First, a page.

Curbside pickup explosion
Curbside pick-up has exploded in the last year. With traditional brick and mortar businesses not being allowed customers to enter their shops, they have had to adapt or die. The two options were to transform to an e-commerce business or offer curbside pick-up options and in some cases, both options were used.
Curbside pickup offered the opportunity for customers to still buy goods from their favorite stores. For the businesses, it helped keep the metaphorical doors open. However, quick adjustments had to be made to their services to accommodate the basic anatomy of curbside pickup. During this fast transition, a lot of efficiency and customer service was forgotten and some businesses suffered.
90 percent of Americans use customer service as a factor in deciding whether or not they will do business with a company.Serviceskills.com
Curbside pickup is here to stay according to sailthru.com “when the pandemic subsides, 69% of consumers plan to use buying online, picking up in-store (BOPIS) and curbside pickup just as much.” So it’s time to think about evolving the customer service, and efficiency of curbside.
The anatomy of a curbside pickup experience
Taking a look at the basic process touchpoints of curbside pickup is a good start to finding areas of opportunity.
- Stores inventory visibility
- E-commerce site
- Curbside inventory availability online
- What is available
- Customer selects items to purchase online
- Customer pays through the site
- Store staff notified of the order and prepares it for pick up.
- Customer notified their order is ready for pick up.
- Or estimated pickup time suggested
- Customer arrives and notifies store via check-in
- Check-in via the app, call, or designated parking spot.
- The staff brings the order to the customers’ car to complete the order.
- Places order in the car or hands to the customer through the car window.
Looking closely at what gaps we might find in the curbside pickup process.
Your customer needs to know exactly where to go, especially if they are new or haven’t used your curbside service yet. So clear signage is very important. The fewer words and more arrows the better. Take a tip from your department of transportation signs, they say a lot with symbols and few words. You could even have a coded symbol system in your app showing a symbol to look out for during pick up and use the app or e-commerce site to explain it. This would remove any confusion as to what the sign means but allow for quick visual communication to the customer while driving.
Accuracy and timing
If your business is a cafe, having your food prepared and kept fresh as possible and timing it all with the customers’ arrival can be tricky. For example, online ordering apps like door dash will suggest to the customer that their order will be ready in 30 minutes.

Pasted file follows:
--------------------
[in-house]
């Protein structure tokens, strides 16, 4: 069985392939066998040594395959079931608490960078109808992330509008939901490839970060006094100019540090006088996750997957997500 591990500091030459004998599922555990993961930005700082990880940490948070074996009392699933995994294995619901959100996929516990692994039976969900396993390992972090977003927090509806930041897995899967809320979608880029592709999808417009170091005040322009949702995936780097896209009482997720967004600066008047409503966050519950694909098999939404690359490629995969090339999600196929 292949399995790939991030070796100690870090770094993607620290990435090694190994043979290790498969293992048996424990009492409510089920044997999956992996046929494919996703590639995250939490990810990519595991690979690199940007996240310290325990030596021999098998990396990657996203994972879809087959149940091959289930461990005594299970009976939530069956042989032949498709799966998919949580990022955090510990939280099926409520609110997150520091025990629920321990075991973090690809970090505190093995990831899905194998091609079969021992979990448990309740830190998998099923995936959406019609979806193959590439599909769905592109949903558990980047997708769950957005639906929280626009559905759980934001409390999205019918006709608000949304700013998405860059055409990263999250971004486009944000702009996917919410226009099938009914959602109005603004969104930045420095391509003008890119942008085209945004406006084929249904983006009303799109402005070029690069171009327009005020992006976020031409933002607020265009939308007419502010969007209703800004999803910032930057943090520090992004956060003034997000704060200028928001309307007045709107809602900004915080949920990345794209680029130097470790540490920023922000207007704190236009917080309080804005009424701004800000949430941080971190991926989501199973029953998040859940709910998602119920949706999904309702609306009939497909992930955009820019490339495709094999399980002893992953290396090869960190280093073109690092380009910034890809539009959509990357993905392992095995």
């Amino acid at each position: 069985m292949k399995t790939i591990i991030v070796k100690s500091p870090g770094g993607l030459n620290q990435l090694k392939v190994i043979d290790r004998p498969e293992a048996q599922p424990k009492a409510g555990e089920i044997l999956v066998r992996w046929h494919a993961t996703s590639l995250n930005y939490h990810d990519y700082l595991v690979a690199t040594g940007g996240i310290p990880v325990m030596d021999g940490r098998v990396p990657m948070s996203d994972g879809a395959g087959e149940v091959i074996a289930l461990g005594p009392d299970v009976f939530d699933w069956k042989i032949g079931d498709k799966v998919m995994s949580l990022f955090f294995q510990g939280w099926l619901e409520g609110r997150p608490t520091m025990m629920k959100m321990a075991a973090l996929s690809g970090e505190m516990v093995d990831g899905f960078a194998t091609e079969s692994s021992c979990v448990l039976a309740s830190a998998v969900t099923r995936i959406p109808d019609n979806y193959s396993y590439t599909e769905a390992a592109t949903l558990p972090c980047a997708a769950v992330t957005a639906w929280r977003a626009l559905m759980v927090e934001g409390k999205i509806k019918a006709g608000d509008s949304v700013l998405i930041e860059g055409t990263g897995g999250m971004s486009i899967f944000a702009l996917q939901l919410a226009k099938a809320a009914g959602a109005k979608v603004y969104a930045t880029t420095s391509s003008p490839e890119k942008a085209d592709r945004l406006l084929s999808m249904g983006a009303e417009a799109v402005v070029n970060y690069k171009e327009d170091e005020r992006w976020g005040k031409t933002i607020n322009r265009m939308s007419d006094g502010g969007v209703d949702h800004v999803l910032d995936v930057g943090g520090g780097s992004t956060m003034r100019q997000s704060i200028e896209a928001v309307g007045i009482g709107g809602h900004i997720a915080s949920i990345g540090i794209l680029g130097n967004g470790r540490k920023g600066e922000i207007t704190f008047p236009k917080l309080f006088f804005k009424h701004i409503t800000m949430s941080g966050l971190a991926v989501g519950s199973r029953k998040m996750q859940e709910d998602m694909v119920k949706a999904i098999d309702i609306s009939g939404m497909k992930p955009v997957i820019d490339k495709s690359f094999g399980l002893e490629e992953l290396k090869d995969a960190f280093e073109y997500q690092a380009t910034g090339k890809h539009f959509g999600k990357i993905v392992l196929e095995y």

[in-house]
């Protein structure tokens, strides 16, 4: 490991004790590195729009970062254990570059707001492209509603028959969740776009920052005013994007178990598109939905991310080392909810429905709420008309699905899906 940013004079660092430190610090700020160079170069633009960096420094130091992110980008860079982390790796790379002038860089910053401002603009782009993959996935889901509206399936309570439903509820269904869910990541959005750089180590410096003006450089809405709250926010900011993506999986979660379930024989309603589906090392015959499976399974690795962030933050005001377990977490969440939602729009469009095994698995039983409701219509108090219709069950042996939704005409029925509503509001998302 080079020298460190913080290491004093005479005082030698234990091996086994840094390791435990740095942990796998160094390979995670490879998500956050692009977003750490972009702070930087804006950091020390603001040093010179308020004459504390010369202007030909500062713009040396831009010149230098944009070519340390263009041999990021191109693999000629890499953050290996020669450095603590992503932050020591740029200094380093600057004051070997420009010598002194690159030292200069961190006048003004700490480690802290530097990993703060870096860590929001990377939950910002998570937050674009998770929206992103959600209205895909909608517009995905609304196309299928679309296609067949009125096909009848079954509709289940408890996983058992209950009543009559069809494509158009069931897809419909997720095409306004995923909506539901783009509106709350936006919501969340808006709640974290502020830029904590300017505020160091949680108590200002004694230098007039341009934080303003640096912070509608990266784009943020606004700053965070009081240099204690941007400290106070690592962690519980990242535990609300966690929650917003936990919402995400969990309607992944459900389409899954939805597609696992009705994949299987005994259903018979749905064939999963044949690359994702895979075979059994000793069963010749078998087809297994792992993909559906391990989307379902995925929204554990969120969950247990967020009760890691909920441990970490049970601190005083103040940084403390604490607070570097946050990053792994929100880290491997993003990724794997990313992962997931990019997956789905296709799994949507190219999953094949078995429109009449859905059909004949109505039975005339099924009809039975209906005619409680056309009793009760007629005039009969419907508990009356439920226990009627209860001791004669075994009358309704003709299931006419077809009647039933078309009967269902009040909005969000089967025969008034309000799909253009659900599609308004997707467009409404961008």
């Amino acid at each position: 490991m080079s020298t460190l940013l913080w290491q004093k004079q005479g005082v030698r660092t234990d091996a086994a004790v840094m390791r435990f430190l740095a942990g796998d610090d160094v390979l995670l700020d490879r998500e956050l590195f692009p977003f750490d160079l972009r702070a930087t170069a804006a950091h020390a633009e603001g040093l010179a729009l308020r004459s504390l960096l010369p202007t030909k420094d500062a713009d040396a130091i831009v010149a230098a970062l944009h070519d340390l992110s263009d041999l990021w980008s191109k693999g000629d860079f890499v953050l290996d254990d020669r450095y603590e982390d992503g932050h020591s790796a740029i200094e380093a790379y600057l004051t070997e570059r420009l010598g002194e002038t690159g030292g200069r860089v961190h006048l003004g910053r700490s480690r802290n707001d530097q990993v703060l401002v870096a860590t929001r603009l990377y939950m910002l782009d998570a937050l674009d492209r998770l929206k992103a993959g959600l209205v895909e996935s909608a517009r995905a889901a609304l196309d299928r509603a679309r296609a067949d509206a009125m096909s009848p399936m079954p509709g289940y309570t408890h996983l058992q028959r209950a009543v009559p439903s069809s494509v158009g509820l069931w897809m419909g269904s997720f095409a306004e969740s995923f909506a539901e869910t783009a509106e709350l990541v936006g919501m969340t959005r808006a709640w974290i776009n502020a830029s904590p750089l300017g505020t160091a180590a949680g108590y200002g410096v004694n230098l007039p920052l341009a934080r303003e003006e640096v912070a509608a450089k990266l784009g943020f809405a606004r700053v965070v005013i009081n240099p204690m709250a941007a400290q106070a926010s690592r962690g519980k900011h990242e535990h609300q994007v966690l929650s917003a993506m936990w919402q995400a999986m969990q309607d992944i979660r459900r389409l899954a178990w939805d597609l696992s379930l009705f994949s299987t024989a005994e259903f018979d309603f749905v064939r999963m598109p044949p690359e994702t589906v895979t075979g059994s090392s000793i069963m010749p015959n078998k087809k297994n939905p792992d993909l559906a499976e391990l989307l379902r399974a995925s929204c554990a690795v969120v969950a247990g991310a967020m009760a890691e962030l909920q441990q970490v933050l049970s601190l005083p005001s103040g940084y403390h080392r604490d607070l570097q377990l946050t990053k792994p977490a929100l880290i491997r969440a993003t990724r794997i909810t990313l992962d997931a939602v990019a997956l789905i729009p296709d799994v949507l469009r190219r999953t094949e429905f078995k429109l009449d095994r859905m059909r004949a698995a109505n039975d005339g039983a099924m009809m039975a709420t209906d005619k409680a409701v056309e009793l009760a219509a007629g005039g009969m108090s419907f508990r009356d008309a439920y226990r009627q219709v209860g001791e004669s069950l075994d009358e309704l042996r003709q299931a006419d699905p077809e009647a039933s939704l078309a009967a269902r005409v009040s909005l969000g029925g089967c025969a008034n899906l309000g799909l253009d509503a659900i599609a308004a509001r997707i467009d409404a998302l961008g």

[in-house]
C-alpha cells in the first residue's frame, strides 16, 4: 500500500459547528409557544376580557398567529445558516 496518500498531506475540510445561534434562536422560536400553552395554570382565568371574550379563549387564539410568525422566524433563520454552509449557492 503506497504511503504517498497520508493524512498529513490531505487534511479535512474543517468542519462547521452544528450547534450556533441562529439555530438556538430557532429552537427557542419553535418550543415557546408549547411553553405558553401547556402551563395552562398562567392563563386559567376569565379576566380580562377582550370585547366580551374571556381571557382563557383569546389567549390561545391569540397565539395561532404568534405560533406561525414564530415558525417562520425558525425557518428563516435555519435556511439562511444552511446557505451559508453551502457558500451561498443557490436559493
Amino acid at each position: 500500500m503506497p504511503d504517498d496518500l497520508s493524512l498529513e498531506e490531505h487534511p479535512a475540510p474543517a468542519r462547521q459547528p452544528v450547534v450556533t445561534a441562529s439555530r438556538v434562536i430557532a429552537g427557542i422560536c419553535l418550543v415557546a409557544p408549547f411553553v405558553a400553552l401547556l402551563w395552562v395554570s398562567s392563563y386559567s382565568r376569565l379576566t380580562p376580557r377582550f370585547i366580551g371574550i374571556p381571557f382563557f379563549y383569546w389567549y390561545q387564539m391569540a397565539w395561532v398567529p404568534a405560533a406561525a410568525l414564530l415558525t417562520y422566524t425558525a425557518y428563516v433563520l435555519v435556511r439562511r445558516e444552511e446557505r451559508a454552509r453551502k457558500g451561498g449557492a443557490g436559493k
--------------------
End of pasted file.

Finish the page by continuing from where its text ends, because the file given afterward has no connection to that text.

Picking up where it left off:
What if the customer is only 10 away or 40 minutes away and they ordered a hot coffee? Unless you know exactly when they’ll arrive they could be waiting 20 minutes for a coffee or it could be cold by the time they arrive because it was made within the 30-minute window the app suggested.
Applications like FlyBuy and Glympse are trying to eliminate customer wait times by providing real-time location updates of the customers to the staff preparing the orders.
The 2-minute window
Regardless of the time to pick up suggested most customers do not like waiting more than 2 minutes in their car once they arrive. They are also more likely to become repeat customers if the order is received in less than 2 minutes.
That doesn’t necessarily mean get their order to them faster. What you should be asking is, how can I improve the customer experience and what opportunities can I create during that 2-minute window of time.
The opportunities are endless (This is not your typical drive-through)
Some ideas to take advantage of the 2-minute window are:
Have a curbside pickup staging area with those easy to forget items. Like napkins, plastic silverware, paper plates if someone wants to split a meal.
Upsell items that are easily overlooked or ignored when ordering on an app. For example, your store logo t-shirts, cups, and other gifts. Just make sure you have the capability to receive payment quickly, you don’t what to have to run back inside to process the payment.
You can further build on that by offering other nearby businesses to offer a few of their items at your staging area. This could really benefit a local business like a small boutique that doesn’t have the traffic a cafe or medium sized retailer has.
With the right type of location, your staging area could become a single pickup area for multiple orders. This would be an ideal opportunity for shared investment in a small business community.
Curbside is here to stay and is now as much a part of your business as the register. It’s time to elevate the pickup experience of curbside. I hope some of these ideas will help get you started thinking of ways to improve your own curbside experience.
If you would like to talk about your challenges toward improving your services please reach out and subscribe to get free workplace efficiency tips delivered weekly to your email inbox.